Colombian cuisine, renowned for its diverse and flavorful dishes, extends its culinary artistry to desserts. The country’s rich history, combining indigenous, African, and Spanish influences, is reflected in its wide array of sweet treats. These desserts are not just a feast for the palate but also embody the cultural diversity and regional richness of Colombia. Here’s a guide to some of the best Colombian dessert specialties that one must try. If you are in the Central Florida area and looking for a place to try some authentic Colombian Desserts. Desserts Near Orange Avenue Orlando, Mecatos Bakery and Cafe is a great place.
1. Tres Leches Cake
A beloved dessert in many Latin American countries, Tres Leches Cake has a special place in Colombian cuisine. It is a light sponge cake soaked in a mixture of three kinds of milk: evaporated milk, condensed milk, and heavy cream. The result is a moist, rich, and creamy cake often topped with a light meringue or whipped cream.
2. Arequipe (Dulce de Leche)
Arequipe, known in other regions as Dulce de Leche, is a rich caramel-like spread made by slowly cooking sweetened milk until it changes color and consistency. It’s widely used in various Colombian desserts, including being spread on pastries, used as a cake filling, or even eaten straight from the jar.
3. Bocadillo con Queso
A classic Colombian snack, Bocadillo con Queso, combines sweet and savory flavors. It consists of a slice of guava paste (bocadillo) paired with a slice of fresh white cheese. The sweetness of the guava blends perfectly with the saltiness of the cheese, making it a unique and delightful treat.
Obleas are thin, large round wafers that are usually filled with arequipe, jams, cheese, and fruits. This street food favorite allows for a variety of fillings, making it customizable to individual tastes.
5. Postre de Natas
A traditional Colombian dessert, Postre de Natas is made by boiling milk and collecting the cream that forms on top. This cream is then layered with a syrup made from panela (unrefined whole cane sugar) and flavored with cinnamon and vanilla. It’s a simple yet indulgent dessert.
Cocadas are coconut-based treats that come in various forms, from dense and cakey to crispy and caramelized. Made with grated coconut, condensed milk, and sometimes guava, cocadas are a popular coastal treat in Colombia.
A traditional Christmas dessert in Colombia, Natilla is similar to a custard or pudding. Made with panela, milk, and cornstarch, it’s usually flavored with cinnamon and coconut and served during holiday festivities.
Buñuelos are cheese-flavored dough balls that are fried until they become golden and puffy. These are especially popular during Christmas but can be found year-round. They’re deliciously crispy on the outside and soft and cheesy on the inside.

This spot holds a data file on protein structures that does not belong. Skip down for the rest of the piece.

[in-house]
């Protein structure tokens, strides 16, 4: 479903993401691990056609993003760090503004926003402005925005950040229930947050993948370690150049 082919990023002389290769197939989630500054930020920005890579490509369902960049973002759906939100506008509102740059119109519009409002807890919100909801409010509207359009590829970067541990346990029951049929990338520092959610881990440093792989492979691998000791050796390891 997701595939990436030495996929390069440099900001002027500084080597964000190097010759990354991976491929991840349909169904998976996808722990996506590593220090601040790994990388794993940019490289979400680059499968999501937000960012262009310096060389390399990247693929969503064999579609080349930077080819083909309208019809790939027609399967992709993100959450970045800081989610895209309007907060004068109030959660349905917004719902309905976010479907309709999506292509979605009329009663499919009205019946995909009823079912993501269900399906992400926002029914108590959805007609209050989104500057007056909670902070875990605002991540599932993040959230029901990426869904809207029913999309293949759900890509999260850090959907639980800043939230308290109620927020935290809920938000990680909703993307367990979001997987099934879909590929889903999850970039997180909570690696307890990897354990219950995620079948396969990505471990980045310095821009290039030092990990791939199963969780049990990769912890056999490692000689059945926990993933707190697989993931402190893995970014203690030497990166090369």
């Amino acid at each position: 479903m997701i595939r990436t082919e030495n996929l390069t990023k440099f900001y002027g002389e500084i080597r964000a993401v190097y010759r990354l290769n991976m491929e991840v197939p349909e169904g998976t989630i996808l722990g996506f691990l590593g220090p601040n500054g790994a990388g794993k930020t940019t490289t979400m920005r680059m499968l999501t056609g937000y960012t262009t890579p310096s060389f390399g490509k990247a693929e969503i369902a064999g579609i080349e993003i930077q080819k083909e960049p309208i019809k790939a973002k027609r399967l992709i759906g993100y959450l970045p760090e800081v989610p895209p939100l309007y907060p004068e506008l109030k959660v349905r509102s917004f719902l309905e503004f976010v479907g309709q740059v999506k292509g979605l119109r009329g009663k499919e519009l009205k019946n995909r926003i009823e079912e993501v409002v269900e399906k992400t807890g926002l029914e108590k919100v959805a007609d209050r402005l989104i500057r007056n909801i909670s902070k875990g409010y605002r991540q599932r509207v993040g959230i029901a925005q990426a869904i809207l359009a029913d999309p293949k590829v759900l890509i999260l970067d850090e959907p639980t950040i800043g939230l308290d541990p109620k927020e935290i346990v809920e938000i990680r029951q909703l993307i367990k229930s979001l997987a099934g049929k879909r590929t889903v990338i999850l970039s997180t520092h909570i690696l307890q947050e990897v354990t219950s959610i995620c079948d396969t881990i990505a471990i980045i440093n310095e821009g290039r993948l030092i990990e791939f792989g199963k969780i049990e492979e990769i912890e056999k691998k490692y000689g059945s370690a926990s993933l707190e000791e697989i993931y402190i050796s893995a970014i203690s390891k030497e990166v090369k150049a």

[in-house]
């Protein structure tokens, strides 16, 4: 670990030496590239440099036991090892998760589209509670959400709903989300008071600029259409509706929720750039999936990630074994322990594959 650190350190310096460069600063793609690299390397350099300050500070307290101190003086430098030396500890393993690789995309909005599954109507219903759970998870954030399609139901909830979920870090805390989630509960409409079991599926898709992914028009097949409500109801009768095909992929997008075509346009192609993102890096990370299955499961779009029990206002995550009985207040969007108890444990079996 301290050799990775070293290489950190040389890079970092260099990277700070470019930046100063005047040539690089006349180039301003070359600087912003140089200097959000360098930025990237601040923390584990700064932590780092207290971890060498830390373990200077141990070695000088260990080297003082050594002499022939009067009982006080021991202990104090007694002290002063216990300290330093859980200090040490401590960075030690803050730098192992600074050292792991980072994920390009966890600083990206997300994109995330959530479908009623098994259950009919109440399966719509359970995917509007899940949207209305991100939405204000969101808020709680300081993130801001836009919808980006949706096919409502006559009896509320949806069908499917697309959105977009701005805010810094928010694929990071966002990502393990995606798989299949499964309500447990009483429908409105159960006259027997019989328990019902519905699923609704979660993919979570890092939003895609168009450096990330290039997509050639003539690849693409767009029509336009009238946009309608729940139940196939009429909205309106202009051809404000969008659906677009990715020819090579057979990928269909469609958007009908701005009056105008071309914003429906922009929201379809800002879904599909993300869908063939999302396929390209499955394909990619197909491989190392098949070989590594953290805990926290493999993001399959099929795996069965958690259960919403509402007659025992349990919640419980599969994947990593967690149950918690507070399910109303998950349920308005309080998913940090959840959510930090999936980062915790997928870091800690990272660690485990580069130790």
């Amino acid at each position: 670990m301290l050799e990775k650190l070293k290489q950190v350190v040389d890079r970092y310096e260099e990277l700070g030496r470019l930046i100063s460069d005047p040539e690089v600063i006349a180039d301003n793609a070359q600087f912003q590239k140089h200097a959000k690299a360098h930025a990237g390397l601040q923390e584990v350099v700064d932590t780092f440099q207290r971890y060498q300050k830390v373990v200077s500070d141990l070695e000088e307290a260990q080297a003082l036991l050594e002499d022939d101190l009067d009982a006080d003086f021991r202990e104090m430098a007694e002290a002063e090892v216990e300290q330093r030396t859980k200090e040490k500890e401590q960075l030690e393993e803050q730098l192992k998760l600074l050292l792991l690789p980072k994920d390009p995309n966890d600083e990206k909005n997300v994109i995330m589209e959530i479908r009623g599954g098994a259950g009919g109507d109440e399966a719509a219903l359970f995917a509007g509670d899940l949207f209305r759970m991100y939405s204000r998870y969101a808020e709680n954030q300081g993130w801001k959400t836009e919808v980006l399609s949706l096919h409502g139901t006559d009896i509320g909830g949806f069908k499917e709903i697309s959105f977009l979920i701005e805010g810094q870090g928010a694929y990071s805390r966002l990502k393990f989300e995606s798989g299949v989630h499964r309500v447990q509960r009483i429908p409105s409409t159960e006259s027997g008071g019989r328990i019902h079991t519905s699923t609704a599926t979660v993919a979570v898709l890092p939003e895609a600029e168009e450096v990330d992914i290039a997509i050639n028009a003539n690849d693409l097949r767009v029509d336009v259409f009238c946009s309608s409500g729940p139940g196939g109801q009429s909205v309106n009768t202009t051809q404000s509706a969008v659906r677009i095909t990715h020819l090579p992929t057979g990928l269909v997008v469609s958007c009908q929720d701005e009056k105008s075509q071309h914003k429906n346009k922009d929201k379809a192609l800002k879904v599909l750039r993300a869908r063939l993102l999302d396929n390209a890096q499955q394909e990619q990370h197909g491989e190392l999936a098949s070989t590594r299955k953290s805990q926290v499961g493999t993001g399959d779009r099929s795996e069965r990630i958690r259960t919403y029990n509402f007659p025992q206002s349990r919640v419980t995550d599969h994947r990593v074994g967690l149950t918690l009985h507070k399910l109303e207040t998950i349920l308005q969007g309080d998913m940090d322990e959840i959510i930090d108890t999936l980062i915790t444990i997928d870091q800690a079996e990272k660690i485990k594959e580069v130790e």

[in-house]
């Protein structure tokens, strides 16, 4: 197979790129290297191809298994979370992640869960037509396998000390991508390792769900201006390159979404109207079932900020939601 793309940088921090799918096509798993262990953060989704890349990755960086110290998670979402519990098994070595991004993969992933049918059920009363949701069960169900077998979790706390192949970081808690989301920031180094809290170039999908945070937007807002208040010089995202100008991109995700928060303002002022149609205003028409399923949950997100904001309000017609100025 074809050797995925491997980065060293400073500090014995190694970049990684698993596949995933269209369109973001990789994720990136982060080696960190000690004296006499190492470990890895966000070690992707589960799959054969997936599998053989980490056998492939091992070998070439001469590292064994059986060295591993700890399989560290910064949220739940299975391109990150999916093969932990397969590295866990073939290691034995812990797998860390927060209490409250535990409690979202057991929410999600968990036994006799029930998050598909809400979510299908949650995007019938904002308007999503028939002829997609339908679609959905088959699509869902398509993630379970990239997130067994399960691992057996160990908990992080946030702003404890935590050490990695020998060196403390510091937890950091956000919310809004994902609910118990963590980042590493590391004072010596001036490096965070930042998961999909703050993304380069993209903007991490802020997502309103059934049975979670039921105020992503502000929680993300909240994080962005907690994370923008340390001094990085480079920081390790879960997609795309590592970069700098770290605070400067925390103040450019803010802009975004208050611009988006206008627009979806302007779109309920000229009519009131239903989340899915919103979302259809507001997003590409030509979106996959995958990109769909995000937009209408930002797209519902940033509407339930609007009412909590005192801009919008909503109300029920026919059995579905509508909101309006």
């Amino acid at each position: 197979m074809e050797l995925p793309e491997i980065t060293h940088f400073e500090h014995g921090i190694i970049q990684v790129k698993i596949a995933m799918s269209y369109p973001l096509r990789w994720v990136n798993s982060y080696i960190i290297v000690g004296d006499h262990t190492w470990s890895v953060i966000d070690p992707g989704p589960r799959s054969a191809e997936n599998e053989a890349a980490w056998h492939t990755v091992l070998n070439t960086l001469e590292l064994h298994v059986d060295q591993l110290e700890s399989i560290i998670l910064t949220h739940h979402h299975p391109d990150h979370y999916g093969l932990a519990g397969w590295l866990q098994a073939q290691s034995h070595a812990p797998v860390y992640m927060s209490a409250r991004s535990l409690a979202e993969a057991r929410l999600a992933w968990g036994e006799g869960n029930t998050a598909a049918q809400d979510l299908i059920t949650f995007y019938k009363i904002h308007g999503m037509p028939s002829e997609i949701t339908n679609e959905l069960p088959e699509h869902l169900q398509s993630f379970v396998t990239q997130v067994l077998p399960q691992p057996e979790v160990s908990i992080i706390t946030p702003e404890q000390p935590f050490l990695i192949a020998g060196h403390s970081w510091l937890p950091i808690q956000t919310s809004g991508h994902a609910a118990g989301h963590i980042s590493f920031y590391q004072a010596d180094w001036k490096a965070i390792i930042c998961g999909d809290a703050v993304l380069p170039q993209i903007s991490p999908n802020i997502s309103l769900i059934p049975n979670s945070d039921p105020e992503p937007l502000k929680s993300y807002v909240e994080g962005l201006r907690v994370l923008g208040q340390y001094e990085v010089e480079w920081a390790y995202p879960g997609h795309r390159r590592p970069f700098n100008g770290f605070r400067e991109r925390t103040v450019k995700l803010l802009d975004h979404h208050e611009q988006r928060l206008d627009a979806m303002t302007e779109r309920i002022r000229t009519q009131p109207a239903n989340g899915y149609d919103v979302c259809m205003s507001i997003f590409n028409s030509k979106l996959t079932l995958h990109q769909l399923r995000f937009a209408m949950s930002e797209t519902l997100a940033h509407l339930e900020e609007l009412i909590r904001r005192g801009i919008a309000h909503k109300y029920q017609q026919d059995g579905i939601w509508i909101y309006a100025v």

9. Salpicón de Frutas
This refreshing fruit cocktail is made with various chopped tropical fruits mixed with water or soda, often served with a scoop of ice cream on top. Salpicón de Frutas is a colorful and refreshing dessert, perfect for hot days.
A version of the French mille-feuille, Milhoja is a layered pastry made with sheets of puff pastry and filled with arequipe and whipped cream. It’s often topped with powdered sugar and is known for its flaky texture and sweet filling.
Cholado is a Colombian version of shaved ice and is a popular street food dessert. It typically includes shaved ice, fruit syrups, condensed milk, and a variety of fresh fruits, often topped with whipped cream and a cherry.
Merengón is a meringue-based dessert typically filled with whipped cream and fresh fruits like guava, strawberries, or blackberries. It’s a light and airy dessert, offering a beautiful balance of sweet and tart flavors.
13. Leche Asada
Similar to crème brûlée, Leche Asada is a baked milk dessert with a caramelized top. Made with a simple mixture of milk, eggs, sugar, and vanilla, it’s a comforting and homey treat.
14. Cuajada con Melao
Cuajada con Melao is a traditional Colombian dessert made of fresh cheese (cuajada) served with a sweet syrup called melao, made from panela. It’s a rustic and simple dessert showcasing the country’s love for cheese in sweet preparations.
These ring-shaped cookies are made from cassava flour and have a light and crunchy texture. Panderos are subtly sweet and often enjoyed with coffee or hot chocolate.
Colombian desserts are as diverse as the country itself, ranging from simple homey treats to elaborate festive creations. Each dessert tells a story of cultural fusion, regional ingredients, and culinary innovation. Whether you’re a fan of creamy, milk-based desserts, fruity treats, or rich caramel flavors, Colombian desserts offer something for everyone. These sweet specialties are not just food items; they’re an integral part of Colombia’s rich culinary heritage, worth exploring and savoring.